Use of Expert Witnesses at Tribunal's Discretion

The majority of small claims should not require the presentation of expert evidence, according to the report. However, the tribunal would have discretion to decide whether such evidence should be considered. This recommendation fits with the Copyright Office's intention to create a pared down adjudicatory process in which the cost of maintaining an action is not prohibitive for small claims.

Software Claims May Not Be Ideal

The report recommends that all types of works be covered by the small copyright claims system. However, it also acknowledges that certain types of works, such as computer software programs, may require a level of technical analysis that is beyond the tribunal's capacity. Accordingly, the tribunal would be "allowed to dismiss sua sponte claims that cannot be decided due to a lack of essential witnesses, evidence, or expert analysis." In such situations, both parties may actually benefit from litigating these complex claims in district court.

Injunctive Relief More Appropriate for District Court

The report acknowledged that copyright holders are frequently most concerned with forcing an infringer to cease any unauthorized use of the work. However, due to the complexity of the injunctive relief analysis, including the question of irreparable harm and the balance of hardships, a small claims tribunal may not have the ability to adequately assess the evidence relevant to these determinations. This limitation could play a significant role in situations where the defendant stands to lose much more than the plaintiff will gain from an injunction. For example, if a movie impermissibly includes an artist's song, the artist's estimated damages may be several thousand dollars, but compliance with the injunction may cost the movie studio significantly more. As a result, the Copyright Office recommends that those seeking injunctive relief file a claim in district court. However, the report also notes that a defendant's willingness to cease infringing conduct could factor into the tribunal's assessment of damages.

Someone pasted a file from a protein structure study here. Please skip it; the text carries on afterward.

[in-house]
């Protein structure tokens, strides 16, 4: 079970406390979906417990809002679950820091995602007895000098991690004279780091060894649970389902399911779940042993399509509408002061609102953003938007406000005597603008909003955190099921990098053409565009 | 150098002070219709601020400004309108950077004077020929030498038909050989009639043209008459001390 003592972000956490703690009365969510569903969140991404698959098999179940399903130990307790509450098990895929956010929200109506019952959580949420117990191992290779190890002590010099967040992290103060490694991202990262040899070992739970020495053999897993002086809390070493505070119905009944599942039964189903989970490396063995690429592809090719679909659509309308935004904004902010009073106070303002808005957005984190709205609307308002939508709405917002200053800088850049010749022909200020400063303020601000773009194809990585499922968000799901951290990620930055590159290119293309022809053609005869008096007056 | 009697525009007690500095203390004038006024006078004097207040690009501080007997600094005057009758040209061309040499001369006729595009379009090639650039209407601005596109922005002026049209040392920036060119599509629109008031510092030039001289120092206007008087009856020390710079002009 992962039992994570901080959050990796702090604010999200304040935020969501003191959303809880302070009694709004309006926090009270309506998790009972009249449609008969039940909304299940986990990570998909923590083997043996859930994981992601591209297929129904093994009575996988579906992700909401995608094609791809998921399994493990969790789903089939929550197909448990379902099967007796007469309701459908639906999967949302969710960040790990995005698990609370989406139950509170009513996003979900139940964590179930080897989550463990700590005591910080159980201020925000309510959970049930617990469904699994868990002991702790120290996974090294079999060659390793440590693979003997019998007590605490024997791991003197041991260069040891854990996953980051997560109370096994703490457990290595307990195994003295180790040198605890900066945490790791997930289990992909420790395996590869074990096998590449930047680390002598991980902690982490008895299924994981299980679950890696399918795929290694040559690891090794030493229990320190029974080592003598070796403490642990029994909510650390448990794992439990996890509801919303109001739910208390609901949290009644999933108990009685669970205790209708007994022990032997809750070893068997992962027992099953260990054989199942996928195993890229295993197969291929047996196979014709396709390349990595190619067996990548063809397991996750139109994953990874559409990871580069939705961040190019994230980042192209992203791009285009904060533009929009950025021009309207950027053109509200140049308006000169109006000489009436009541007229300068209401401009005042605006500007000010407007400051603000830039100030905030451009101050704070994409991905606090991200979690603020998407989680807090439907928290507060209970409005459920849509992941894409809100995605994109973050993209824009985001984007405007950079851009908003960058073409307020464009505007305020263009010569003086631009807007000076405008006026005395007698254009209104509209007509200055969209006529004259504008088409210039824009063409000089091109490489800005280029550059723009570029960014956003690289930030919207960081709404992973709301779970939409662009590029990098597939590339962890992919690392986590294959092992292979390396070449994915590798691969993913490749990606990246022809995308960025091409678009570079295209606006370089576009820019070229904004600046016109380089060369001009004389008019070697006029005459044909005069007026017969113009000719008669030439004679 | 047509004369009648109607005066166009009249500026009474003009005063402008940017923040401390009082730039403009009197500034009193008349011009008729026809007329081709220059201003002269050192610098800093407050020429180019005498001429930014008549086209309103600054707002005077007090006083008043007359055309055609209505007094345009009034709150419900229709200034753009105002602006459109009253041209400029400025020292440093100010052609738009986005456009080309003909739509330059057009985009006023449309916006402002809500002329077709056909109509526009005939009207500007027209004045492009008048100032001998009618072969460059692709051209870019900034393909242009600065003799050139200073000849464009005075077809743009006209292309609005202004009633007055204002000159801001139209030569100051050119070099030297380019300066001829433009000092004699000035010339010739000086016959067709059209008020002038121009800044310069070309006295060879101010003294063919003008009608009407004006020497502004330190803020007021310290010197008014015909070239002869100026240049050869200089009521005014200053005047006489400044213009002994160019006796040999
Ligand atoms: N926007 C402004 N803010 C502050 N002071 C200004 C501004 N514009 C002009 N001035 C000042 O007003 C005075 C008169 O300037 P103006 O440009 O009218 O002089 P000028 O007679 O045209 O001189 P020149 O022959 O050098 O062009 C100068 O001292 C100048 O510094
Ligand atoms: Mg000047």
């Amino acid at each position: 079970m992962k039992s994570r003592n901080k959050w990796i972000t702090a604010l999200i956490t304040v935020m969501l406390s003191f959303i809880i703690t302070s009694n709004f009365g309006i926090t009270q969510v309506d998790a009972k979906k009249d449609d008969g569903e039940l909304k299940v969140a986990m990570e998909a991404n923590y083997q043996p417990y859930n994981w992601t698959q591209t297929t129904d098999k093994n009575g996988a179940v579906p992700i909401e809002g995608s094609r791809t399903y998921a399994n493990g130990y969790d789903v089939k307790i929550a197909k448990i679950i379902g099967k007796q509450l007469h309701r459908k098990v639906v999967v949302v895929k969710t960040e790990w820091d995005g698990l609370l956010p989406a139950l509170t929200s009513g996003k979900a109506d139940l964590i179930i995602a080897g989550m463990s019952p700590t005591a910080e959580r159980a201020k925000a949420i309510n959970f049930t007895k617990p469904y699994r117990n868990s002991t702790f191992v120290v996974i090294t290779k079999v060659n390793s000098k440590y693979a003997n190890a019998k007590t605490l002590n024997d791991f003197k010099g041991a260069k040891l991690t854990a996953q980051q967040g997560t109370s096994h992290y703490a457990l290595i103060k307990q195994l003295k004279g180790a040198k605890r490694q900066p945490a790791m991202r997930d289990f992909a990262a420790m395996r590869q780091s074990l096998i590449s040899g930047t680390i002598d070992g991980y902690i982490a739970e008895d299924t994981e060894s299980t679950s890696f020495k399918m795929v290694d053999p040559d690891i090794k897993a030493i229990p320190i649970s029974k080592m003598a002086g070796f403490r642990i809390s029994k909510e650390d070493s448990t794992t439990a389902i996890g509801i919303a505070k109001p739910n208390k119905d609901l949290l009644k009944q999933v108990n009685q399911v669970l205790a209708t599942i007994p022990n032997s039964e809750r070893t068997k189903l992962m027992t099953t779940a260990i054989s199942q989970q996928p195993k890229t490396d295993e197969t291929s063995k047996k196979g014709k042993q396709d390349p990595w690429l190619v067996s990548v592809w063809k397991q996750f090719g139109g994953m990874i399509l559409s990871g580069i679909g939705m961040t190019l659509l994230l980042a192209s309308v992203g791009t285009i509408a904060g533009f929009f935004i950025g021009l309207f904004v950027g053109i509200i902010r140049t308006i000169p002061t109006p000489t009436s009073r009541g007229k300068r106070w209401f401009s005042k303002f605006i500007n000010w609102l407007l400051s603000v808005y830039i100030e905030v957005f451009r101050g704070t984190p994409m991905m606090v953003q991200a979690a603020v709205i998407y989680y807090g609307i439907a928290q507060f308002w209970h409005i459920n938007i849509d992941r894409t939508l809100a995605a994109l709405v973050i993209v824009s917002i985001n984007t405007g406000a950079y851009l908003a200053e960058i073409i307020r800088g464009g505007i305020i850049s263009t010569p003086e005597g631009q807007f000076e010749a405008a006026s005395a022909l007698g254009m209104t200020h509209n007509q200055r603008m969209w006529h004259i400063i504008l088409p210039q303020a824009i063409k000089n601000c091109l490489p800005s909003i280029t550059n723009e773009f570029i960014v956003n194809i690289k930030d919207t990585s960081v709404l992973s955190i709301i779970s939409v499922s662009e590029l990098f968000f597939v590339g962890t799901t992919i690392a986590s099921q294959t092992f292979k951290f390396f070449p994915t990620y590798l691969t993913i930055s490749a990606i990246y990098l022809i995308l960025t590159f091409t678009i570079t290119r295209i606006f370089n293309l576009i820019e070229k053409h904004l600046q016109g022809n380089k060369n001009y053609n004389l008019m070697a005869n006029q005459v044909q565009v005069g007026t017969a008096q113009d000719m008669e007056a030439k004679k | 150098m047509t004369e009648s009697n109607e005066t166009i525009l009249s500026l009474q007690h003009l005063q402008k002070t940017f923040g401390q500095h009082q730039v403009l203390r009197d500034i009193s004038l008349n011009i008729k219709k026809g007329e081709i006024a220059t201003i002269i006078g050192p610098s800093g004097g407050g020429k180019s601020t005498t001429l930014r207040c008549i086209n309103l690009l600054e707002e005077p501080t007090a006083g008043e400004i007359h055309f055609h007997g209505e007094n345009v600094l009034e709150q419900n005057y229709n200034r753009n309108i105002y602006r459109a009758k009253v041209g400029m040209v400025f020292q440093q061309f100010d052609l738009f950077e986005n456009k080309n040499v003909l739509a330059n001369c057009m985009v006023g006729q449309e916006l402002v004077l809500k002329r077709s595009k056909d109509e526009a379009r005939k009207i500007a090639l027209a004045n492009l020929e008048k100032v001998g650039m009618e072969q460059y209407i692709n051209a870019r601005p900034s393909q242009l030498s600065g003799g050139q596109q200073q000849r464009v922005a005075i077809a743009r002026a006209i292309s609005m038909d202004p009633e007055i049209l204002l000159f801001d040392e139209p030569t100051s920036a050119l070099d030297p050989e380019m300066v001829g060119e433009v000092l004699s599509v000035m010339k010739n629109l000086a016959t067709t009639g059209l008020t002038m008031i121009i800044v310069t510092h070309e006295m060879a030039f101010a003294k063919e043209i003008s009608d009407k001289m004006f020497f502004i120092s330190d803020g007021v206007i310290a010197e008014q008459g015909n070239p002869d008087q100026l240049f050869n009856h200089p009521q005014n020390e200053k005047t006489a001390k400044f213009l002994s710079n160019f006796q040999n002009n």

Effect of the Report

If Congress enacts legislation according to the Copyright Office's proposal, copyright owners will be able to file claims that traditionally would not have been worth the expense of an action in federal court. This is true regardless of whether the copyright owner is an individual or a large corporate entity. The streamlined tribunal process will prevent a "Goliath" defendant from relying on federal litigation to discourage claims by a small "David" within the creative and tech industries. Conversely, large-entity copyright holders will have a cost-effective method to prevent widespread infringing uses of their content. The net effect promises to be increased respect for the protection afforded to rights holders, and ultimately better remuneration for those rights holders.